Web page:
New York Court States That Prenuptial Agreement is Valid Despite Contentions
On October 30, 2014, the New York Law Journal published Braha v. Braila. 53005/2013, NYLJ 1202674775399, at *1 (Sup., KI., Decided October 14, 2014). The Court in this matter held that a prenuptial agreement could not be set aside despite contentions that the parties never intended for it to be enforced and that they tore up their copies of the agreement on their honeymoon.
This divorce case involved a husband, Ezra, and wife, Rina, who married after a whirlwind romance in 2002. Each had children from a prior marriage, and shortly before their wedding date Ezra informed Rina that she needed to execute a prenuptial agreement to satisfy his father. The parties each retained an attorney, but because Ezra allegedly told Rina that the agreement would never be enforced she never reviewed the agreement and did not ask her attorney to negotiate its terms. Rina further alleged that she and Ezra ripped up the only copies of the agreement and threw them into the sea on their honeymoon as the culmination of Ezra’s plan to deceive his father.
Rina also alleged that Ezra mislead her by failing to disclose a 25% interest in a multi-million dollar family business as the agreement was being drafted, thus failing to include a significant financial interest in discussions regarding the agreement, As a result. Rina moved to have the prenuptial agreement set aside on the basis of Ezra’s alleged fraudulent inducement.
Ezra, however, contended that while there was parental pressure involved in the drafting of the prenuptial agreement, the parties executed it properly and through the representation of two independent prenuptial agreement attorneys and that therefore there was no reason for the agreement to be found to be unenforceable.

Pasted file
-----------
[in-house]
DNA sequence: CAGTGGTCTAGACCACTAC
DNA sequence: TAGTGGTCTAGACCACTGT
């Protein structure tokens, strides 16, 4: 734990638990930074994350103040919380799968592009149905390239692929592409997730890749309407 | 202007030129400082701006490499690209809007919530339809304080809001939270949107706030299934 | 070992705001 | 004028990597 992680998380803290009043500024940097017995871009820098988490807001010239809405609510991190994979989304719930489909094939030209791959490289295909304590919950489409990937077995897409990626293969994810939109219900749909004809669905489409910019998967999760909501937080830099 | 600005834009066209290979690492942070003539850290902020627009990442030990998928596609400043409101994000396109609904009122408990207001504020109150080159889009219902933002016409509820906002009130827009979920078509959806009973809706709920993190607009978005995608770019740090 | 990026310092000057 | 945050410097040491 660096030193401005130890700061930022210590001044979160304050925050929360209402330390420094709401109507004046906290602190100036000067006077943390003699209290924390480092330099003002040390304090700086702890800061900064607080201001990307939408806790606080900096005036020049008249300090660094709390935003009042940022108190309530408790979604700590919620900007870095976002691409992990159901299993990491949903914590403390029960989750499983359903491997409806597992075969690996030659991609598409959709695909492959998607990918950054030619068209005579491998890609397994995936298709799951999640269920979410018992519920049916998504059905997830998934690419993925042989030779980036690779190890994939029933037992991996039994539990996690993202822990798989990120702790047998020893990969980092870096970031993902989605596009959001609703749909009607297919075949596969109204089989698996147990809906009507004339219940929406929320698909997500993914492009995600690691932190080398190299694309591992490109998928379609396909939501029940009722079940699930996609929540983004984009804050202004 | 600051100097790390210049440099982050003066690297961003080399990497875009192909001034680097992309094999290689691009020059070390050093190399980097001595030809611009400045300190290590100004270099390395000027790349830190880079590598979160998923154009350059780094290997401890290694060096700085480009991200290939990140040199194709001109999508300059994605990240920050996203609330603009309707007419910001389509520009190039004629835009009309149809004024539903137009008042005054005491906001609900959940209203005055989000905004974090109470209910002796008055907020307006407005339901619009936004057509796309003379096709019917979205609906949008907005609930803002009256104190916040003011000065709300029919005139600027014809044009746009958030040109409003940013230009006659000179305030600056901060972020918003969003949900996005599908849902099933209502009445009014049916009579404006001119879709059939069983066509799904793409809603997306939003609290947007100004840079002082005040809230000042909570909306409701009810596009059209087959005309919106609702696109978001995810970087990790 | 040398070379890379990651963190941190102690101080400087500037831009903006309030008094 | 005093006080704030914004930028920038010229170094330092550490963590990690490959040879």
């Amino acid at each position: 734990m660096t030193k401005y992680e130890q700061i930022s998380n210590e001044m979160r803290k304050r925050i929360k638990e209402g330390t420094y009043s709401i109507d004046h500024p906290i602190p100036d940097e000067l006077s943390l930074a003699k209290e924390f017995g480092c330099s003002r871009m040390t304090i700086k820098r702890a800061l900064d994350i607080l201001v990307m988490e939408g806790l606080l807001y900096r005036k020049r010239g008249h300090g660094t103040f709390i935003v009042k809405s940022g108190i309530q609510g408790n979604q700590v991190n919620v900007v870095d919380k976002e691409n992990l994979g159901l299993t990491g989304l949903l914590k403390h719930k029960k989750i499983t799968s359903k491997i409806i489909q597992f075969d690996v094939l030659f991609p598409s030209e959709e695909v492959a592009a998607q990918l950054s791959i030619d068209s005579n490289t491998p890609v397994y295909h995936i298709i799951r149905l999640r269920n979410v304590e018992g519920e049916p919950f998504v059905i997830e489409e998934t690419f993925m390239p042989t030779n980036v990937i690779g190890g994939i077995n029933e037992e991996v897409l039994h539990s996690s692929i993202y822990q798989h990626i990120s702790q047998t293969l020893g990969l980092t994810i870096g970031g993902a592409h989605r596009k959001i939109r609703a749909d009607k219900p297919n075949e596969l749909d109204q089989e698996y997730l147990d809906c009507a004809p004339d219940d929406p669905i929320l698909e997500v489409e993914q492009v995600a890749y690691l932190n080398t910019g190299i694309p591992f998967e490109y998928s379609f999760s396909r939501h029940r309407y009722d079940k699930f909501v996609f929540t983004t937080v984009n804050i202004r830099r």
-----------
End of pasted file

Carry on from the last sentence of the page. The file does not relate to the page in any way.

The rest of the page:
The Court found that none of Rina’s contentions were adequate to set aside the duly executed prenuptial agreement. New York’s public policy strongly favors individuals ordering their affairs through contractual agreements, and in cases where the contractual language is unambiguous on its face there is no need to rely upon extrinsic evidence to interpret the agreement. Rina was represented by counsel of her choosing for the execution of the agreement, whom she paid directly (though the Court noted that even if Ezra had paid her counsel that alone would not be sufficient to overturn the agreement).
Failure to disclose financial matters alone is also not sufficient to set aside a prenuptial agreement, especially where the party has produced no evidence of a deliberate attempt to mislead. The agreement in this instance included a clause disclaiming reliance upon any representations outside of those in the agreement itself, which made Rina’s alleged reliance upon separate statements made by Ezra irrelevant. Finally, the Court did not credit Rina’s allegations that she and Ezra ripped up all the copies of the agreement on their honeymoon, as Ezra was able to produce an original executed copy of the agreement for the purposes of the parties’ divorce litigation.
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